Welcome to the Corangamite Regional Catchment Strategy
What is the Regional Catchment Strategy?
The Corangamite Regional Catchment Strategy (RCS) is a high level blueprint for catchment health. It provides a strategic, integrated framework for natural resource management in the Corangamite Catchment Management Authority’s region of Victoria.
The Strategy identifies:
The nature, causes, extent and severity of land and water degradation of catchments
The region’s land, water and biodiversity resources and how they are utilised
A long-term vision for the region
Regionally significant land, water and biodiversity assets and landscapes
Catchment condition objectives, and
A program of management measures for the life of the strategy delivered through Landscape System based actions.
Why is it important for our Region?
The RCS identifies desired regional outcomes and priorities, as well as describing an approach for further inclusion of local priorities. It is an overarching strategic framework for action.
The RCS is a high-level strategy supported by implementation plans and will be supported by a relevant integrated sub-strategies. It is a whole of region strategy that reflects what the catchment partners as a collective are striving to achieved for Natural Resources Management within the region.
It provides the principles for appropriate, integrated land and water management within the region by identifying roles and responsibilities of those involved in the management of such land and water-based assets and promotes stewardship by the community. It identifies the various systems that drive land and water management within the regional context and provides the basis of integrated place-based action within local areas.
We acknowledge landholders, Landcare, farming bodies, volunteers, community groups and members of the Corangamite region for their significant contribution and investment in the development of this strategy
Vision for the Corangamite Region
Healthy and productive lands and waters cared for and enjoyed by thriving communities
The vision for the Regional Catchment Strategy sets the long-term aspirations for the condition of the region at 2050. It provides the basis for delivery of long, medium and and short term outcomes at both a regional and landscape system level that will contribute to the delivery of this vision. The regional outcomes align with statewide policies and outcomes, thereby improving the way the RCS reinforces, promotes and supports Government policy and objectives.
The Strategic Directions identified within the strategy provide the basis for action at both a regional and landscape system level that supports the delivery of the outcomes through Landscape System based actions.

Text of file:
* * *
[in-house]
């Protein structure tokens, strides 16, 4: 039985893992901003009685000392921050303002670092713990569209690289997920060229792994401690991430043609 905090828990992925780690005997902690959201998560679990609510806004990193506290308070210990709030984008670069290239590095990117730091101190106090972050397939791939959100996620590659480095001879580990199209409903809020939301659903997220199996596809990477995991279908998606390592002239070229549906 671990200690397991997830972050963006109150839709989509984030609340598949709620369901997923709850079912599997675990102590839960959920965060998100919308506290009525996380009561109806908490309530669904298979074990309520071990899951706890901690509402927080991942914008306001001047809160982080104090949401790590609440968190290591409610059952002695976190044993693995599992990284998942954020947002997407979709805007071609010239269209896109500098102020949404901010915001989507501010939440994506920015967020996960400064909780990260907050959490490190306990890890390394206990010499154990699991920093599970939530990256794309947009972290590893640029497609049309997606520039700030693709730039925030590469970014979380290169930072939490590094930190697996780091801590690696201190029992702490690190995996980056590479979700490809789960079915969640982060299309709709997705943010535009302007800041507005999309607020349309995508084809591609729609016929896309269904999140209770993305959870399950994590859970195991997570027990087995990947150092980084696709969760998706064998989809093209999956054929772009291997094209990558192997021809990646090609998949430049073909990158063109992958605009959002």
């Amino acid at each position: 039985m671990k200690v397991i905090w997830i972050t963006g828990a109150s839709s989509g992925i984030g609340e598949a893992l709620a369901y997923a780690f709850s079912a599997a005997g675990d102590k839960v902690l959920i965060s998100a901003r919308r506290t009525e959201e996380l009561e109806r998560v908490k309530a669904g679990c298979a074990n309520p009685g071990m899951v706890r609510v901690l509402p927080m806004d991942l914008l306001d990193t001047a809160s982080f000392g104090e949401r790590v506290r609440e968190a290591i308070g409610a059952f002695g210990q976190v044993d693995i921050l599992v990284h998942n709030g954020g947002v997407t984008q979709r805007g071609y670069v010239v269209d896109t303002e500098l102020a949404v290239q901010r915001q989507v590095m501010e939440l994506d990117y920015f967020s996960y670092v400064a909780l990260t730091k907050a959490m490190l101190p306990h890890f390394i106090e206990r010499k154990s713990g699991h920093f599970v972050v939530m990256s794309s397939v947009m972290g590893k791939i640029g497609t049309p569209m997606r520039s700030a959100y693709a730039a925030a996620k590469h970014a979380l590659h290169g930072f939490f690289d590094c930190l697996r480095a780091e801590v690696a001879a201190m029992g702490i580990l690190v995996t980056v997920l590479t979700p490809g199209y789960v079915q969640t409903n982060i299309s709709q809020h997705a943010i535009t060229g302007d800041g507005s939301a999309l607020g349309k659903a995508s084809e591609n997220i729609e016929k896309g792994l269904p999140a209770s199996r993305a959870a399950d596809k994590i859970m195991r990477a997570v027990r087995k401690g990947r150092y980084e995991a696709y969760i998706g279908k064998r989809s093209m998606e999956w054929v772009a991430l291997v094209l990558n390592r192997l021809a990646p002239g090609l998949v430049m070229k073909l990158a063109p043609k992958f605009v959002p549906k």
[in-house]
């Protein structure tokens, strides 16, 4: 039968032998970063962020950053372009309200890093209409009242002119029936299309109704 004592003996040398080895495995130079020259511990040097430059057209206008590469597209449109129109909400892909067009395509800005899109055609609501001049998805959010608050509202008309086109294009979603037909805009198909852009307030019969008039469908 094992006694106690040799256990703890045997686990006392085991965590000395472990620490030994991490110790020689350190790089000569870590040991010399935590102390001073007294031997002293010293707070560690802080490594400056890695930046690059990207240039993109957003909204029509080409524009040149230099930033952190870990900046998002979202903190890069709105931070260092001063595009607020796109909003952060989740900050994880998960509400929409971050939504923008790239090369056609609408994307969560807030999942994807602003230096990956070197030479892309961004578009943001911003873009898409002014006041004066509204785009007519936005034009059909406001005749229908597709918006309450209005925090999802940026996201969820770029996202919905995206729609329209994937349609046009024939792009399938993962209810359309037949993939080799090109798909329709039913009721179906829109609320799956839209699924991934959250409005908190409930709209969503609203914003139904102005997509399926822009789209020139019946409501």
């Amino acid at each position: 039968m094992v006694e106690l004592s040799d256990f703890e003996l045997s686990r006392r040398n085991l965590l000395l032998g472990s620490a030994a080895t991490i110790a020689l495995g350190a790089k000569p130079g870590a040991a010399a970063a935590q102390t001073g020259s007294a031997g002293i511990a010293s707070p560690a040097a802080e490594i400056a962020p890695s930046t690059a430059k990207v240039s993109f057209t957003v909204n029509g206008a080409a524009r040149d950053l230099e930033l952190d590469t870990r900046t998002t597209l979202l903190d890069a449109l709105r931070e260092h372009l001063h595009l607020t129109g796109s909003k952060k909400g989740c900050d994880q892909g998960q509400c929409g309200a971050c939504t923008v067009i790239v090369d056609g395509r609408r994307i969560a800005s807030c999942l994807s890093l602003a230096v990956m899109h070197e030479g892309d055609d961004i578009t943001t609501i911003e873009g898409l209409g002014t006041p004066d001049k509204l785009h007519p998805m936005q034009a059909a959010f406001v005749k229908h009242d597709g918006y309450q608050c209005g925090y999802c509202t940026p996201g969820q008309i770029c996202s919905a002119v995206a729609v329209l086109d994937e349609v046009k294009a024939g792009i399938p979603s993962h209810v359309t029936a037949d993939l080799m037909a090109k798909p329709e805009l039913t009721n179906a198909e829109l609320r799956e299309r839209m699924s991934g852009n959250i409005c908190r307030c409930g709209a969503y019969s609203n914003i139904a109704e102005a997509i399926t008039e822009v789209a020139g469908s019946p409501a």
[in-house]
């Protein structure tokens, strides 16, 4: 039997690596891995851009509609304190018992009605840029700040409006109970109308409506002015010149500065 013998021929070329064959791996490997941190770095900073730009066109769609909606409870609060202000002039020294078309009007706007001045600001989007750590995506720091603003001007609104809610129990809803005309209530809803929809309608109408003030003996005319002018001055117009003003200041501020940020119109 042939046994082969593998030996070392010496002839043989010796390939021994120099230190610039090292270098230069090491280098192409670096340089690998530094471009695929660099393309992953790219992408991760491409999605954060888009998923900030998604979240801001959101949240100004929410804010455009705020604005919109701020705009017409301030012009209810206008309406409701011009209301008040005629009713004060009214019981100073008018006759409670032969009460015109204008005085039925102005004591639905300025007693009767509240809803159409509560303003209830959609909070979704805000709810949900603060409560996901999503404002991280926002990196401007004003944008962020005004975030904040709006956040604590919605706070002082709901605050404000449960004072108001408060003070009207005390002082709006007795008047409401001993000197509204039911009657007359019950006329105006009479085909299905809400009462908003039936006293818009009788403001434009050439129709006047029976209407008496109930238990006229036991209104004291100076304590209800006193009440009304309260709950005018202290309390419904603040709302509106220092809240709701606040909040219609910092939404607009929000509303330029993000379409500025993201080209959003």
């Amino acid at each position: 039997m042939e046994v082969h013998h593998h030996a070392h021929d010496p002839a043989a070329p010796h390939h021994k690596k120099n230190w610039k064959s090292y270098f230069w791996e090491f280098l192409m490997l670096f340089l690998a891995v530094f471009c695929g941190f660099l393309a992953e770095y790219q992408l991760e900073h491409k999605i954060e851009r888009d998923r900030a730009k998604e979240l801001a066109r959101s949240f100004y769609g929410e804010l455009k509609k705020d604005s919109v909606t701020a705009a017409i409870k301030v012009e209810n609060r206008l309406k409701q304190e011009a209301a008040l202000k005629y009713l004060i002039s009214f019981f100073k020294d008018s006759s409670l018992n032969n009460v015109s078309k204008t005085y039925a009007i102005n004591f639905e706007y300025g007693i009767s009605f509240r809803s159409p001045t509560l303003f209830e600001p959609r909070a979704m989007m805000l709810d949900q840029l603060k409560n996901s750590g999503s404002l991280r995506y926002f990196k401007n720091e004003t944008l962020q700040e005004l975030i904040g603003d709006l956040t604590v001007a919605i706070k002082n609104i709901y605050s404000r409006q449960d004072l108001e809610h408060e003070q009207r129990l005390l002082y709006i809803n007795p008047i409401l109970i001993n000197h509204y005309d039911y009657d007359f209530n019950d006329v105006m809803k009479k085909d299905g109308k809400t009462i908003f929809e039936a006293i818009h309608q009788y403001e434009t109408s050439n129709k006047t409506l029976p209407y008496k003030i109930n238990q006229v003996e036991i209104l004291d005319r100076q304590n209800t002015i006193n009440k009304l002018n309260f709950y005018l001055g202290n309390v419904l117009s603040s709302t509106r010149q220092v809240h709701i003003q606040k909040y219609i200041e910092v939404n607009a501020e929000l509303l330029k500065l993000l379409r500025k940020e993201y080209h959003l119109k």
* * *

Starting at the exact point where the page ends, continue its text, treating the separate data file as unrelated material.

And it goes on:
How the Regional Catchment Strategy fits in a broader framework?
State & National – Contribution of RCS to relevant state and national policy.
Regional Vision – RCS
Implementation plan & Monitoring, evaluation and reporting plan – Delivery of RCS outcomes
The Regional Catchment Strategy is a high level strategy that focuses on the vision for the region and the desired outcomes; it is not an action plan and does not focus on outputs or activities. Implementation plans based on landscape systems are where the activities required to deliver the RCS will be developed, articulated, delivered, monitored, evaluated and reported against with further input from and collaboration with relevant communities, partners and stakeholders.
Coast & Marine
The Corangamite RCS includes nine local areas called Landscape Systems that are based on current priority landscapes as shown in the map below. The landscape systems for the Corangamite region have been developed based on the principles of Landscape (the visible features of an area of land), Livelihood (how the land is used for productive purposes) and Lifestyle (the way that people live), with areas having common traits relating to these providing the basis for the local areas.
The landscape systems are the following:
The Regional Catchment Strategy provides the framework for integrated management of the region’s natural resources. It is not an action plan, but provides the basis for the development of action plans that are guided by the Priority Directions for each landscape system (local area) as shown in the map above. Landscape system based programs that involve all relevant partners and stakeholders provide the basis for on-ground coordinated action to deliver the six year (life of strategy) outcomes and contribute to its longer term (20 year) aspirational outcomes and vision.